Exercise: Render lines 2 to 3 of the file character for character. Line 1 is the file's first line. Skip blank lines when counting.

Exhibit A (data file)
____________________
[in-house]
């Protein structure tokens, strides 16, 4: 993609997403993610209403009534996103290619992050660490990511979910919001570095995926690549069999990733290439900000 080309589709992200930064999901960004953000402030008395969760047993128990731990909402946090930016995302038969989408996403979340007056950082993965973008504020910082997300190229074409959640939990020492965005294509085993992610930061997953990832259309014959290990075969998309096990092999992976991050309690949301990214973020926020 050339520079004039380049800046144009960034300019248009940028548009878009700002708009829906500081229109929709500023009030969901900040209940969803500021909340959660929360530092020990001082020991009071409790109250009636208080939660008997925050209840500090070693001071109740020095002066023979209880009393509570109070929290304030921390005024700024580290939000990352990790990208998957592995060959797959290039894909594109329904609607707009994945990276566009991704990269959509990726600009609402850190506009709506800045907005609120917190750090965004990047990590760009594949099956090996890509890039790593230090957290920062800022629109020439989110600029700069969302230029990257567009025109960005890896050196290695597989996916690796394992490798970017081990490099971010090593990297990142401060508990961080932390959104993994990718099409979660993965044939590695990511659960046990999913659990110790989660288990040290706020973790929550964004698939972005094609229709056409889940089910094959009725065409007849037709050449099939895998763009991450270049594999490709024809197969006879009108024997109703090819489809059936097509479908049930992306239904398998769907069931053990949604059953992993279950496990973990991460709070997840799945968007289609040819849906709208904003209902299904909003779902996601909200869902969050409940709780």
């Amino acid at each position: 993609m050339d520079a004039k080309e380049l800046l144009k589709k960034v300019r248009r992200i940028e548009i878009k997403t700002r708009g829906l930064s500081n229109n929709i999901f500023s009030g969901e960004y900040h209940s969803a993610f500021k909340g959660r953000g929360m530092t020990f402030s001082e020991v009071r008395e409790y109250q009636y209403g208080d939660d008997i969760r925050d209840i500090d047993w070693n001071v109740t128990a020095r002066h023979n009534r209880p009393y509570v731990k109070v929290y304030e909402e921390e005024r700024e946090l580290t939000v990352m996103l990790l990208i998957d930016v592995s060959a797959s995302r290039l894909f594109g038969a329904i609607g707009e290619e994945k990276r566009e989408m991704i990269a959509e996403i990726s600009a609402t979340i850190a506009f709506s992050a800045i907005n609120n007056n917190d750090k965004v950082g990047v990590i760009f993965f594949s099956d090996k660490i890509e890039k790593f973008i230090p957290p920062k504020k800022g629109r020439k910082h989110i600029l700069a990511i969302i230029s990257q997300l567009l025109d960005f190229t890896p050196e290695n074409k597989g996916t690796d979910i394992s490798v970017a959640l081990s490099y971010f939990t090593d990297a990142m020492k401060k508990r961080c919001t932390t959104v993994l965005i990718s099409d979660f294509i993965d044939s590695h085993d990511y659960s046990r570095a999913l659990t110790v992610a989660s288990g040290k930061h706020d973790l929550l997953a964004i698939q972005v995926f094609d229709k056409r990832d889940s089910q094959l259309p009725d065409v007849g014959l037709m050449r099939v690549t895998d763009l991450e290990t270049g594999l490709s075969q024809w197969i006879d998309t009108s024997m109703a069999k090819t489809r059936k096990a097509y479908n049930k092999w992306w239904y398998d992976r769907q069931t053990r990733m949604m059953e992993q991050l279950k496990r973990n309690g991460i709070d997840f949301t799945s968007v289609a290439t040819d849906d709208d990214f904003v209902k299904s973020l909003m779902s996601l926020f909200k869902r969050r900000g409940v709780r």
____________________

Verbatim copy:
């Protein structure tokens, strides 16, 4: 993609997403993610209403009534996103290619992050660490990511979910919001570095995926690549069999990733290439900000 080309589709992200930064999901960004953000402030008395969760047993128990731990909402946090930016995302038969989408996403979340007056950082993965973008504020910082997300190229074409959640939990020492965005294509085993992610930061997953990832259309014959290990075969998309096990092999992976991050309690949301990214973020926020 050339520079004039380049800046144009960034300019248009940028548009878009700002708009829906500081229109929709500023009030969901900040209940969803500021909340959660929360530092020990001082020991009071409790109250009636208080939660008997925050209840500090070693001071109740020095002066023979209880009393509570109070929290304030921390005024700024580290939000990352990790990208998957592995060959797959290039894909594109329904609607707009994945990276566009991704990269959509990726600009609402850190506009709506800045907005609120917190750090965004990047990590760009594949099956090996890509890039790593230090957290920062800022629109020439989110600029700069969302230029990257567009025109960005890896050196290695597989996916690796394992490798970017081990490099971010090593990297990142401060508990961080932390959104993994990718099409979660993965044939590695990511659960046990999913659990110790989660288990040290706020973790929550964004698939972005094609229709056409889940089910094959009725065409007849037709050449099939895998763009991450270049594999490709024809197969006879009108024997109703090819489809059936097509479908049930992306239904398998769907069931053990949604059953992993279950496990973990991460709070997840799945968007289609040819849906709208904003209902299904909003779902996601909200869902969050409940709780």
């Amino acid at each position: 993609m050339d520079a004039k080309e380049l800046l144009k589709k960034v300019r248009r992200i940028e548009i878009k997403t700002r708009g829906l930064s500081n229109n929709i999901f500023s009030g969901e960004y900040h209940s969803a993610f500021k909340g959660r953000g929360m530092t020990f402030s001082e020991v009071r008395e409790y109250q009636y209403g208080d939660d008997i969760r925050d209840i500090d047993w070693n001071v109740t128990a020095r002066h023979n009534r209880p009393y509570v731990k109070v929290y304030e909402e921390e005024r700024e946090l580290t939000v990352m996103l990790l990208i998957d930016v592995s060959a797959s995302r290039l894909f594109g038969a329904i609607g707009e290619e994945k990276r566009e989408m991704i990269a959509e996403i990726s600009a609402t979340i850190a506009f709506s992050a800045i907005n609120n007056n917190d750090k965004v950082g990047v990590i760009f993965f594949s099956d090996k660490i890509e890039k790593f973008i230090p957290p920062k504020k800022g629109r020439k910082h989110i600029l700069a990511i969302i230029s990257q997300l567009l025109d960005f190229t890896p050196e290695n074409k597989g996916t690796d979910i394992s490798v970017a959640l081990s490099y971010f939990t090593d990297a990142m020492k401060k508990r961080c919001t932390t959104v993994l965005i990718s099409d979660f294509i993965d044939s590695h085993d990511y659960s046990r570095a999913l659990t110790v992610a989660s288990g040290k930061h706020d973790l929550l997953a964004i698939q972005v995926f094609d229709k056409r990832d889940s089910q094959l259309p009725d065409v007849g014959l037709m050449r099939v690549t895998d763009l991450e290990t270049g594999l490709s075969q024809w197969i006879d998309t009108s024997m109703a069999k090819t489809r059936k096990a097509y479908n049930k092999w992306w239904y398998d992976r769907q069931t053990r990733m949604m059953e992993q991050l279950k496990r973990n309690g991460i709070d997840f949301t799945s968007v289609a290439t040819d849906d709208d990214f904003v209902k299904s973020l909003m779902s996601l926020f909200k869902r969050r900000g409940v709780r």